Kerry invites India to join US-China HFC agreement

By John Parnell 

US Secretary of State John Kerry has invited India to join the agreement it signed with China to phase out hydroflourocarbons (HFCs), the family of super greenhouse gases.

Speaking on arrival in New Delhi last night, Kerry also said there were huge opportunities for India to act on climate change while boosting its development at the same time.

The US and China agreed last month to work to cut HFCs, which are thousands of times more potent warming gases than CO2, and Kerry believes the tactic could work for India as well.

“We can work together to globally phase down hydrofluorocarbons. And we can eliminate the equivalent of roughly two years’ worth of current global emissions by the year 2050 if we were to do that,” he said.

John Kerry reassured India that it can tackle climate change and develop at the same time (Source: Flickr/466px)

“And India can join China and the United States and other major economies in order to rapidly develop joint technology and pilot programs for low- or no-carbon strategies, which are essential,” he added.

India has resisted efforts to tackle HFCs in the past. It has concerns that the replacement chemicals and technologies will be too costly. Natasha Hurley, a campaigner with the London-based Environmental Investigation Agency EIA told RTCC last month that the Indian government had close ties to the hydroflouro industry, which could also deter progress on a phase-out.

A report released by the EIA today has suggested that emissions of HFCs by India and China could skyrocket without adequate regulation.

Impacts

India is expected to be hit hard by climate change with many of its most vulnerable citizens likely to suffer the most.

Flooding in the Uttarakhand province has already killed 600 people, deaths that could have been avoided through better climate adaptation planning according to experts based in India.

The science suggests that rainfall in the region is only going to get more unpredictable.

Responding to these threats is a challenge for the whole world to participate in solving, Kerry said urging India to keep working positively at the UNFCCC climate talks.

India has been cautious in embracing plans for a new global treaty on climate change, set to be agreed in 2015 and take force in 2020. It fears that binding commitments to tackle greenhouse gas emissions could hamper its development.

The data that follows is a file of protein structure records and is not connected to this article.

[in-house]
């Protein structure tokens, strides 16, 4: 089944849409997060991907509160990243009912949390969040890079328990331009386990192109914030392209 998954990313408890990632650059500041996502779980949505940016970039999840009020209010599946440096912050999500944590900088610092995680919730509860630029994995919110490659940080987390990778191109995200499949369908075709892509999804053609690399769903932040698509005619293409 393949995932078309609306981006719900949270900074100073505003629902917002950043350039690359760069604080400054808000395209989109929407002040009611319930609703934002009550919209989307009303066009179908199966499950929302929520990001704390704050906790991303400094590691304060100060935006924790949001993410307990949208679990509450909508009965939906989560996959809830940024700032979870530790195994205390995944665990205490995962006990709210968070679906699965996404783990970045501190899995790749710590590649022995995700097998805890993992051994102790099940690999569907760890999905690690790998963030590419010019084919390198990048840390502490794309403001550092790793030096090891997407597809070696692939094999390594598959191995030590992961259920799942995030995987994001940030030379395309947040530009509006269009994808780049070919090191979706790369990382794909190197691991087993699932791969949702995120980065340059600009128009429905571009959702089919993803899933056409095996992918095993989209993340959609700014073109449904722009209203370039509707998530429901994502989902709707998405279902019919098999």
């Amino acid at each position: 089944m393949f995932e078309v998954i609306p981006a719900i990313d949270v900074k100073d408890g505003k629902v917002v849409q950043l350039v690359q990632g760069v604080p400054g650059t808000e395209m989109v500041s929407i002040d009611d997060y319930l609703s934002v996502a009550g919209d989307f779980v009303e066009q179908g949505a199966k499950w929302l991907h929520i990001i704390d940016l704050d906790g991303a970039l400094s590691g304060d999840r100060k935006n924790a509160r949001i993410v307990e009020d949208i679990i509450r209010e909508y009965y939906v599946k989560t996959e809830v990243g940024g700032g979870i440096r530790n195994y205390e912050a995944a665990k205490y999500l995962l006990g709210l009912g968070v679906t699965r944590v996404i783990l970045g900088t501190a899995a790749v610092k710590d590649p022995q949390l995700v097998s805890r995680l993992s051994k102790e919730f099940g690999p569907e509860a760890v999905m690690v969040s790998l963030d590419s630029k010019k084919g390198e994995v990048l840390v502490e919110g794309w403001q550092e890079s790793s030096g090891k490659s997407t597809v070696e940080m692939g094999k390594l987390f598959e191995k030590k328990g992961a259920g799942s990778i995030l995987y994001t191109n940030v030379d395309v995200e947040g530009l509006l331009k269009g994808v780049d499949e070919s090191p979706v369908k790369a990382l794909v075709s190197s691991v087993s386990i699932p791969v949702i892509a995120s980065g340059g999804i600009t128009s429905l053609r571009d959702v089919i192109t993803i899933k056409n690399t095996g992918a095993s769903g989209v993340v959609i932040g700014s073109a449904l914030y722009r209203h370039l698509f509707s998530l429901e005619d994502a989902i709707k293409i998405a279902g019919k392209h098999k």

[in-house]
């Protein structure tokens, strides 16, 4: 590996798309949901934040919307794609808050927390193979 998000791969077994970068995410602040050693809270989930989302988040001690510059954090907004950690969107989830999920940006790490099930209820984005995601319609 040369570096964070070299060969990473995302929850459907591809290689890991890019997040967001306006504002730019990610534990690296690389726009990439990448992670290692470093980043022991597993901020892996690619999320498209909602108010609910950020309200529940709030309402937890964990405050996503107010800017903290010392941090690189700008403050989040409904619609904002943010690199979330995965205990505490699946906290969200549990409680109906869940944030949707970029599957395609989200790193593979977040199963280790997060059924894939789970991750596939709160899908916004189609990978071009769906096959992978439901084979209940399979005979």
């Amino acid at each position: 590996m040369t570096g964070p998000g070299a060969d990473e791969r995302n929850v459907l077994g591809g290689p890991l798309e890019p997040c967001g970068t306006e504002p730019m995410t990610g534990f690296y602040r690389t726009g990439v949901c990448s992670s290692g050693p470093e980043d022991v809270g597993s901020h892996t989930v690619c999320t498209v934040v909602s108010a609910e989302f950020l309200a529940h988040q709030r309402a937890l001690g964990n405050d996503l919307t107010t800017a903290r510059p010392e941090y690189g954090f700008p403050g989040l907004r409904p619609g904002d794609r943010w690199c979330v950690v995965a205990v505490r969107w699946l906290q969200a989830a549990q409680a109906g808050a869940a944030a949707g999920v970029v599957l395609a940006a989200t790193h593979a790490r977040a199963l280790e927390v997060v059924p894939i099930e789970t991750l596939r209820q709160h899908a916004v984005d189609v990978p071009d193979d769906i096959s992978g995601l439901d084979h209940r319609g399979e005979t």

“I’m convinced that we can move towards a global agreement that puts us on track to avert the most dangerous climate change,” said Kerry adding that a new deal would have to be “sensitive to and respectful of the diversity of national circumstances and capabilities; and that is fair, pragmatic, and can actually evolve with changing circumstances.

“In the United States you have a willing partner to help you to develop, but to develop in ways that allow all of us to act responsibly simultaneously.”

Clean energy

The clearest opportunity according to Kerry is the spread of clean energy technology.

“Combating climate change and reducing energy poverty are actually two interconnected challenges that cannot be separated. Access to energy is the essential ingredient of economic development. You can’t create jobs in the dark,” he said.

India currently relies heavily on coal for its electricity generation. Many rural areas not connected to the electricity grid miss out with 400m Indians lacking access to electricity according to the World Bank. Off-grid generation, from solar, wind and biomass are increasing in popularity.

Indian firms such as Tata and Suzlon are also taking advantage of larger renewable projects.

“This is not just about air and water and weather. This is about jobs. It’s about economy. It’s about growth,” said Kerry.

“And as we look forward, India and the United States, with our traditions of innovation and our tradition of technology creation, we are particularly well-positioned together to ready ourselves and roll up our sleeves and take advantage of this opportunity.”

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